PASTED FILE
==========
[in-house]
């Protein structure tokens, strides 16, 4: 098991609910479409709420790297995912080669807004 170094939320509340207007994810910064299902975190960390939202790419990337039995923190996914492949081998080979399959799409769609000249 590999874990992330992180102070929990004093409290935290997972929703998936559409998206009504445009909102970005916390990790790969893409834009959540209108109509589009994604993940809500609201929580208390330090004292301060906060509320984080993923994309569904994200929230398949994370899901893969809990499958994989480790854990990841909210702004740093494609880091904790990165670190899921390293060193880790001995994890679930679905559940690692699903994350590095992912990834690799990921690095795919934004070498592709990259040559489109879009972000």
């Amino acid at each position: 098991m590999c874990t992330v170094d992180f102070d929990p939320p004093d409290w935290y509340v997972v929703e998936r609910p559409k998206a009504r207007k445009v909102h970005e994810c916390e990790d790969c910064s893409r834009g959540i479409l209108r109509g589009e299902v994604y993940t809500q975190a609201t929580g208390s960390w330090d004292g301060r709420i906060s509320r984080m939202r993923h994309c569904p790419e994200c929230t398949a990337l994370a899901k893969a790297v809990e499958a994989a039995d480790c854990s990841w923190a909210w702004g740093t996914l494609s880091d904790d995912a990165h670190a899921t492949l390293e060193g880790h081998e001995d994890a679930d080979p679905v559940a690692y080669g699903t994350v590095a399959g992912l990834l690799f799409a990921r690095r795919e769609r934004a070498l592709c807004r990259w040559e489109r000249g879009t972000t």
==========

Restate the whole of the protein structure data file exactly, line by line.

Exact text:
[in-house]
């Protein structure tokens, strides 16, 4: 098991609910479409709420790297995912080669807004 170094939320509340207007994810910064299902975190960390939202790419990337039995923190996914492949081998080979399959799409769609000249 590999874990992330992180102070929990004093409290935290997972929703998936559409998206009504445009909102970005916390990790790969893409834009959540209108109509589009994604993940809500609201929580208390330090004292301060906060509320984080993923994309569904994200929230398949994370899901893969809990499958994989480790854990990841909210702004740093494609880091904790990165670190899921390293060193880790001995994890679930679905559940690692699903994350590095992912990834690799990921690095795919934004070498592709990259040559489109879009972000």
């Amino acid at each position: 098991m590999c874990t992330v170094d992180f102070d929990p939320p004093d409290w935290y509340v997972v929703e998936r609910p559409k998206a009504r207007k445009v909102h970005e994810c916390e990790d790969c910064s893409r834009g959540i479409l209108r109509g589009e299902v994604y993940t809500q975190a609201t929580g208390s960390w330090d004292g301060r709420i906060s509320r984080m939202r993923h994309c569904p790419e994200c929230t398949a990337l994370a899901k893969a790297v809990e499958a994989a039995d480790c854990s990841w923190a909210w702004g740093t996914l494609s880091d904790d995912a990165h670190a899921t492949l390293e060193g880790h081998e001995d994890a679930d080979p679905v559940a690692y080669g699903t994350v590095a399959g992912l990834l690799f799409a990921r690095r795919e769609r934004a070498l592709c807004r990259w040559e489109r000249g879009t972000t």